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Comment by Riaz Haq on August 11, 2020 at 1:03pm

Host Fareed Zakaria disses Pakistan's success against COVID19 but his guest Bill Gates does not agree.

Here's an excerpt from Fareed Zakaria GPS show aired on Aug 9, 2020.

ZAKARIA: So let's talk about the rest of the world. When you look at COVID from a global standpoint, what strikes you? Because it still, to me, seems odd that you have such variation. You know, if you look at a place like Sri Lanka or Pakistan, Pakistan which has done almost nothing as far as I can tell, you know, infections are not going crazy, death rates are not going crazy, there may be some underreporting, of course.

Then you have the fact of places like Vietnam or Taiwan, where they have really a stunningly low death rate. And then you have, of course, northern Italy, New York. What is all this telling you? Are you drawing any conclusions about the nature of the virus?

GATES: Well, there's a few patterns. Countries that had MERS or SARS episodes realized that in their checklist if a respiratory disease came along, they needed to reach out to the commercial testing groups and get capacity and get turnaround. And because they caught it early with competent testing, which the U.S. did not, they had such low level of cases, then contact tracing works. South Korea being a fantastic example of that.

Some, you know, people have very good health systems like Vietnam. We also believe now that the related coronavirus exposure, because there's so many bats in -- as you get into Southeast Asia there, that they probably, you know, within a few months will really understand this. They probably had this cross-protection that meant the spread of the disease was not as strong there.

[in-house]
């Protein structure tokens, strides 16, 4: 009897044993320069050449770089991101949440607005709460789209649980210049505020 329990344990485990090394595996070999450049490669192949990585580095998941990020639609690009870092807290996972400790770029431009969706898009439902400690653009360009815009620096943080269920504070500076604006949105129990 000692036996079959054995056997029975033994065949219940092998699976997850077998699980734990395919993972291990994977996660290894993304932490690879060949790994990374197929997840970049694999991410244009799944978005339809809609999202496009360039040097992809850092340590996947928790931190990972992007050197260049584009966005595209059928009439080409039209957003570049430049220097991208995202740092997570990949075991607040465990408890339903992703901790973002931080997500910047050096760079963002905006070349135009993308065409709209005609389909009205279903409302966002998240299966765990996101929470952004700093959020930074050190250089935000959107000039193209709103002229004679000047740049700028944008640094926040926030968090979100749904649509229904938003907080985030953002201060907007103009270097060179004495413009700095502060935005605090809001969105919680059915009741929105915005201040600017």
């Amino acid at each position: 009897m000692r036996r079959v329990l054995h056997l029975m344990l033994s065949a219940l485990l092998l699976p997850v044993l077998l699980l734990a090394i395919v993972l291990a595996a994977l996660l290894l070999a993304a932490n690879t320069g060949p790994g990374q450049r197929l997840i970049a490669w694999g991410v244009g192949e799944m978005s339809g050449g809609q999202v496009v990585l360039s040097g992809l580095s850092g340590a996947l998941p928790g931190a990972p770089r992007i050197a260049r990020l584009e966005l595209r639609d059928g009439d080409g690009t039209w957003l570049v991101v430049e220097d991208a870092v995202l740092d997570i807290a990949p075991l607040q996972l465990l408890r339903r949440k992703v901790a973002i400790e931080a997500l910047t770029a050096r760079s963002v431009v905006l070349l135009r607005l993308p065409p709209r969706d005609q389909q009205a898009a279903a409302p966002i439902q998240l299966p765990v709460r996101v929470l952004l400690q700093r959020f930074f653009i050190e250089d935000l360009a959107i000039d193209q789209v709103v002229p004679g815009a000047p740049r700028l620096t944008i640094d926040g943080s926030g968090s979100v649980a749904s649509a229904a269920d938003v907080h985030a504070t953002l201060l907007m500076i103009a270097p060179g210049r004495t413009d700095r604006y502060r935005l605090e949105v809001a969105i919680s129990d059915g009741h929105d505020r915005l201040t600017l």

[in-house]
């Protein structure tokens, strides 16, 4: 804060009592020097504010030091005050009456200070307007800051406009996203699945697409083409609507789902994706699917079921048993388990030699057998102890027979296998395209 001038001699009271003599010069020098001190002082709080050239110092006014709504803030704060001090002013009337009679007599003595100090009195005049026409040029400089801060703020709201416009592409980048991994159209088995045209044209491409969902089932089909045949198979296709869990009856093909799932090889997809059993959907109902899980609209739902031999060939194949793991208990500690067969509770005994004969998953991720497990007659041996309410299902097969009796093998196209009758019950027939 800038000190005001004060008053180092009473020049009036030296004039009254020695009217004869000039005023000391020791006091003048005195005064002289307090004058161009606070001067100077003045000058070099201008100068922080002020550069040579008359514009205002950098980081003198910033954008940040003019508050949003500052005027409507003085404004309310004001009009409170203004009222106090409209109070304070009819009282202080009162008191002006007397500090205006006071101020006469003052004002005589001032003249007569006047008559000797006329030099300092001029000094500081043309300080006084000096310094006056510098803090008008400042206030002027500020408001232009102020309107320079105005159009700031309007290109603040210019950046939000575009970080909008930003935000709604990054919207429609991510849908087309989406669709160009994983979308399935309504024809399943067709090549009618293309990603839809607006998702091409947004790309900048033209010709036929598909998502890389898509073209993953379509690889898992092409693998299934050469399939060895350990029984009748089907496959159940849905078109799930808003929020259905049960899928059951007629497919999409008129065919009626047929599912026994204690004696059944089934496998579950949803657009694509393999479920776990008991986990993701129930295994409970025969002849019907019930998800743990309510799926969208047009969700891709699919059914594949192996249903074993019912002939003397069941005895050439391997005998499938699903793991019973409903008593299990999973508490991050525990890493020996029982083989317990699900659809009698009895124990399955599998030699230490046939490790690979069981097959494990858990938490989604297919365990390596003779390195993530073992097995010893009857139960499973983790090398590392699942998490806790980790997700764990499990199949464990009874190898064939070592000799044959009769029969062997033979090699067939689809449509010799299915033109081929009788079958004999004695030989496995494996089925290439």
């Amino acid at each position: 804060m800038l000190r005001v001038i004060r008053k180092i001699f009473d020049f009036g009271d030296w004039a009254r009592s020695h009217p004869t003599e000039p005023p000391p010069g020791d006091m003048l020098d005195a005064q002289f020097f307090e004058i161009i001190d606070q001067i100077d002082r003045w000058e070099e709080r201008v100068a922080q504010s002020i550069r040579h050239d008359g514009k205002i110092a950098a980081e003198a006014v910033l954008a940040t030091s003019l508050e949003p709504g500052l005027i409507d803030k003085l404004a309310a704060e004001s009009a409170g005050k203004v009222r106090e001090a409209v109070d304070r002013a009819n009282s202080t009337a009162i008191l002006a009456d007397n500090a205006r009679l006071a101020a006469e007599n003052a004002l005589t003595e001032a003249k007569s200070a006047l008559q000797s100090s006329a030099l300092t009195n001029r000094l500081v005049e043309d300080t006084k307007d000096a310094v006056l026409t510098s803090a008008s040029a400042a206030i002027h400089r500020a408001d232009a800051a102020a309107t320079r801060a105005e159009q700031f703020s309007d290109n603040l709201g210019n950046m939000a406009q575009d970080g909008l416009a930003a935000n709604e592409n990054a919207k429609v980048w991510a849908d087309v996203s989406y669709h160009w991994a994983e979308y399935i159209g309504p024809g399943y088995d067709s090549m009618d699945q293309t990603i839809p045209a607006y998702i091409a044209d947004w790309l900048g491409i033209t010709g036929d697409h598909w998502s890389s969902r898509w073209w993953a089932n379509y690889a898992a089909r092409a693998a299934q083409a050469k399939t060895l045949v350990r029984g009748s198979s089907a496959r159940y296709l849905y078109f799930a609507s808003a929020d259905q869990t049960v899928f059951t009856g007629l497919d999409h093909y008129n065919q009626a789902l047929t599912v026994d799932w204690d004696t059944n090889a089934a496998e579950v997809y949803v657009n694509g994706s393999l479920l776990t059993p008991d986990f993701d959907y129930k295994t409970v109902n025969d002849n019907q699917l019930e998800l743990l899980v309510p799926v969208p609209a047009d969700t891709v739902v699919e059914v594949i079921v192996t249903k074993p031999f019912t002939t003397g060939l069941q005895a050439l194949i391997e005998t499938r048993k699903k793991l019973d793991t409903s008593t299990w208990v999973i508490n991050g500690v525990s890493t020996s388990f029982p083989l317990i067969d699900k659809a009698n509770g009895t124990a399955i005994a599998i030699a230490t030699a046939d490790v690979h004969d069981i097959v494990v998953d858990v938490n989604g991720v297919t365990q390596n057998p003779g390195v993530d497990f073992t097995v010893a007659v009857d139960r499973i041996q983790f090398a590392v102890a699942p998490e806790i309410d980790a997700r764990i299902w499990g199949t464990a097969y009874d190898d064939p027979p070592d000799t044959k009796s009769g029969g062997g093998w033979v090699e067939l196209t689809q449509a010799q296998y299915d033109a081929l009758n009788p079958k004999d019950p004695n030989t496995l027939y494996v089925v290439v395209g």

Also having a young population, you know, was beneficial. Pakistan had a pretty bad peak in Karachi, but now they look like Europe. Those numbers come down. India is still, sadly, in a growth phase as is lots of South America. Africa, we know South Africa is tough. The rest of Africa we've been funding a lot of testing there because it's a bit opaque what goes on. And the lungs in Africa, you're more exposed to indoor and outdoor particulate, so it looks like even at younger ages you can get a serious disease compared to, say, a rich country.

Comment by Riaz Haq on August 11, 2020 at 10:34pm

#Indian #Hindu temple reports huge #coronavirus outbreak as cases surge with 700 cases of the novel coronavirus among its staff in the past 2 months, as cases in the country surged past 2.2 million with 45,000 deaths. 62,064 new cases in the past 24 hours.

A well-known Hindu temple in India has seen more than 700 cases of the novel coronavirus among its staff in the past two months, a temple official said on Monday, as cases in the country surged past 2.2 million.

India reported a near-record 62,064 new cases of the virus in the past 24 hours, according to federal health data released on Monday, taking its total number of cases to more than 2.2 million.